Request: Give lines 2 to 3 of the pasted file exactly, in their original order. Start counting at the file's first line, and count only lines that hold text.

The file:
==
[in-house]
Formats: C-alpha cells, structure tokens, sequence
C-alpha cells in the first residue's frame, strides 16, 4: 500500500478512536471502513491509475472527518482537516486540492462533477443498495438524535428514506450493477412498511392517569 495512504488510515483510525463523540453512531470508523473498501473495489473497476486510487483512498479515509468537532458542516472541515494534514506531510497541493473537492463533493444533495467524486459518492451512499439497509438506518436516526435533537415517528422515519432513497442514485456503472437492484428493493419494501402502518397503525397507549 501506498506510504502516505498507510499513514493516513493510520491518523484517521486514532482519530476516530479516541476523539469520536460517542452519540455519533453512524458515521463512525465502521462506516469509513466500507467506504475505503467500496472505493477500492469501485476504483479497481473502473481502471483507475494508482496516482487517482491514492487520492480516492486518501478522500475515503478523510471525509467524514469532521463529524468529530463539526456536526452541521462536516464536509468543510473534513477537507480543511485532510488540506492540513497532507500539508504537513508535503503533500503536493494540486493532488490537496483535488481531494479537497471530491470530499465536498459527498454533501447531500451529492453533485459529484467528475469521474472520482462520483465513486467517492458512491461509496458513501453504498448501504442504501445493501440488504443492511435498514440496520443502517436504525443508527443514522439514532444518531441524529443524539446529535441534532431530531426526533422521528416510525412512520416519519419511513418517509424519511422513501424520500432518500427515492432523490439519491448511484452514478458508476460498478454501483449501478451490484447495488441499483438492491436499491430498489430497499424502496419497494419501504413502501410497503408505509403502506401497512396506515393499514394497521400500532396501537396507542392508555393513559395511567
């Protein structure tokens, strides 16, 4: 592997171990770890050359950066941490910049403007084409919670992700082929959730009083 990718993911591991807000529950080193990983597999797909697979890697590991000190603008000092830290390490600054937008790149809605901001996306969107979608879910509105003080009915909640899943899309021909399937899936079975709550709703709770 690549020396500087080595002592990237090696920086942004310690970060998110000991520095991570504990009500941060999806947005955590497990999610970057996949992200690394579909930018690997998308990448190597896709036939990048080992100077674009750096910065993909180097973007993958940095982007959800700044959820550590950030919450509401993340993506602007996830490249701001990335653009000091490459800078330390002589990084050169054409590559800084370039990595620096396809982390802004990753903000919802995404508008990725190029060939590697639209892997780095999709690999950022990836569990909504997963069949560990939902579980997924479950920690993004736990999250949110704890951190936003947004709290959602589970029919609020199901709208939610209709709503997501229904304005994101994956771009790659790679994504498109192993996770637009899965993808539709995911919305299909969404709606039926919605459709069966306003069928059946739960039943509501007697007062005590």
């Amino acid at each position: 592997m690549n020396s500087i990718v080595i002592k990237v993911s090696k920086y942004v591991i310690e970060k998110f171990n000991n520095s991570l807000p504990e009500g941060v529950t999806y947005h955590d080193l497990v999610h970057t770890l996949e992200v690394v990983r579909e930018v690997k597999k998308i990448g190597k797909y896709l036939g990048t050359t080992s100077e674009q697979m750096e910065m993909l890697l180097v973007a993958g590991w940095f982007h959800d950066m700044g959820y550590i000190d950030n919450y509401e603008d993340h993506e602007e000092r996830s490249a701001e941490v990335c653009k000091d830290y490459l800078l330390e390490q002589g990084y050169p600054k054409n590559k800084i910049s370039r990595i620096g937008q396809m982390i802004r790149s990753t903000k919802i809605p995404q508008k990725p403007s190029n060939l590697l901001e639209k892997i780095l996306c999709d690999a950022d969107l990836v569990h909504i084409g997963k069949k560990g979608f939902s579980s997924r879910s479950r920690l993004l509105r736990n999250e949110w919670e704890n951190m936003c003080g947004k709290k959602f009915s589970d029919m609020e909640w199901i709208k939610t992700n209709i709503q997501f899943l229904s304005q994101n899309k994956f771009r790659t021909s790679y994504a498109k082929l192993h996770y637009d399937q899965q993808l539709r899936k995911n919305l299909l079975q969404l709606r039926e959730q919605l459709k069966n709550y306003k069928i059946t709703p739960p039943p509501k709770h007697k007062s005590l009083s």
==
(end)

Formats: C-alpha cells, structure tokens, sequence
C-alpha cells in the first residue's frame, strides 16, 4: 500500500478512536471502513491509475472527518482537516486540492462533477443498495438524535428514506450493477412498511392517569 495512504488510515483510525463523540453512531470508523473498501473495489473497476486510487483512498479515509468537532458542516472541515494534514506531510497541493473537492463533493444533495467524486459518492451512499439497509438506518436516526435533537415517528422515519432513497442514485456503472437492484428493493419494501402502518397503525397507549 501506498506510504502516505498507510499513514493516513493510520491518523484517521486514532482519530476516530479516541476523539469520536460517542452519540455519533453512524458515521463512525465502521462506516469509513466500507467506504475505503467500496472505493477500492469501485476504483479497481473502473481502471483507475494508482496516482487517482491514492487520492480516492486518501478522500475515503478523510471525509467524514469532521463529524468529530463539526456536526452541521462536516464536509468543510473534513477537507480543511485532510488540506492540513497532507500539508504537513508535503503533500503536493494540486493532488490537496483535488481531494479537497471530491470530499465536498459527498454533501447531500451529492453533485459529484467528475469521474472520482462520483465513486467517492458512491461509496458513501453504498448501504442504501445493501440488504443492511435498514440496520443502517436504525443508527443514522439514532444518531441524529443524539446529535441534532431530531426526533422521528416510525412512520416519519419511513418517509424519511422513501424520500432518500427515492432523490439519491448511484452514478458508476460498478454501483449501478451490484447495488441499483438492491436499491430498489430497499424502496419497494419501504413502501410497503408505509403502506401497512396506515393499514394497521400500532396501537396507542392508555393513559395511567